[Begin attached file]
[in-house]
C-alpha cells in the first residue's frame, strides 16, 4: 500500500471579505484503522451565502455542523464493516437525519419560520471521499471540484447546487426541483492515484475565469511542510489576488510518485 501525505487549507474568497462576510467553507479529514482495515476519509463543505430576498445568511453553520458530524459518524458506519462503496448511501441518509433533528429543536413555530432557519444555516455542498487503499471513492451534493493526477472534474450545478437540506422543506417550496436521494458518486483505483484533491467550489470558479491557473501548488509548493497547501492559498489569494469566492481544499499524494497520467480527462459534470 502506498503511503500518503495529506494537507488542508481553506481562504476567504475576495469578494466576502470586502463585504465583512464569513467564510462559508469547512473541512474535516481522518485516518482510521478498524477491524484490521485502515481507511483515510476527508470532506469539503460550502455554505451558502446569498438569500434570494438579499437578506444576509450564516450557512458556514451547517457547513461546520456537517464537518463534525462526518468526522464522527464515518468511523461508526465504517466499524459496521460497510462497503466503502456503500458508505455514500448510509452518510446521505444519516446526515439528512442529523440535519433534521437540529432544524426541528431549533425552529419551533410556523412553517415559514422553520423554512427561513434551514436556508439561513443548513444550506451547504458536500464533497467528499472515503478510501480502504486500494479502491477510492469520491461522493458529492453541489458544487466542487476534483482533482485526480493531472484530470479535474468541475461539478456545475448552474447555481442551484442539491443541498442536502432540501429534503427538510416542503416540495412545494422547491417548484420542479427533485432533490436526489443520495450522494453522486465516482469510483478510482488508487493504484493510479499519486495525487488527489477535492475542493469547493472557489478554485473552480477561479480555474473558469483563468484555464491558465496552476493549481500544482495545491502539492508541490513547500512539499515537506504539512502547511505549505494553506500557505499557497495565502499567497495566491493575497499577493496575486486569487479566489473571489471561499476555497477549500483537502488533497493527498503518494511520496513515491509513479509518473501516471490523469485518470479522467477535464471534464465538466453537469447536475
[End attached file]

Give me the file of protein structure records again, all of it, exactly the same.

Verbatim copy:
[in-house]
C-alpha cells in the first residue's frame, strides 16, 4: 500500500471579505484503522451565502455542523464493516437525519419560520471521499471540484447546487426541483492515484475565469511542510489576488510518485 501525505487549507474568497462576510467553507479529514482495515476519509463543505430576498445568511453553520458530524459518524458506519462503496448511501441518509433533528429543536413555530432557519444555516455542498487503499471513492451534493493526477472534474450545478437540506422543506417550496436521494458518486483505483484533491467550489470558479491557473501548488509548493497547501492559498489569494469566492481544499499524494497520467480527462459534470 502506498503511503500518503495529506494537507488542508481553506481562504476567504475576495469578494466576502470586502463585504465583512464569513467564510462559508469547512473541512474535516481522518485516518482510521478498524477491524484490521485502515481507511483515510476527508470532506469539503460550502455554505451558502446569498438569500434570494438579499437578506444576509450564516450557512458556514451547517457547513461546520456537517464537518463534525462526518468526522464522527464515518468511523461508526465504517466499524459496521460497510462497503466503502456503500458508505455514500448510509452518510446521505444519516446526515439528512442529523440535519433534521437540529432544524426541528431549533425552529419551533410556523412553517415559514422553520423554512427561513434551514436556508439561513443548513444550506451547504458536500464533497467528499472515503478510501480502504486500494479502491477510492469520491461522493458529492453541489458544487466542487476534483482533482485526480493531472484530470479535474468541475461539478456545475448552474447555481442551484442539491443541498442536502432540501429534503427538510416542503416540495412545494422547491417548484420542479427533485432533490436526489443520495450522494453522486465516482469510483478510482488508487493504484493510479499519486495525487488527489477535492475542493469547493472557489478554485473552480477561479480555474473558469483563468484555464491558465496552476493549481500544482495545491502539492508541490513547500512539499515537506504539512502547511505549505494553506500557505499557497495565502499567497495566491493575497499577493496575486486569487479566489473571489471561499476555497477549500483537502488533497493527498503518494511520496513515491509513479509518473501516471490523469485518470479522467477535464471534464465538466453537469447536475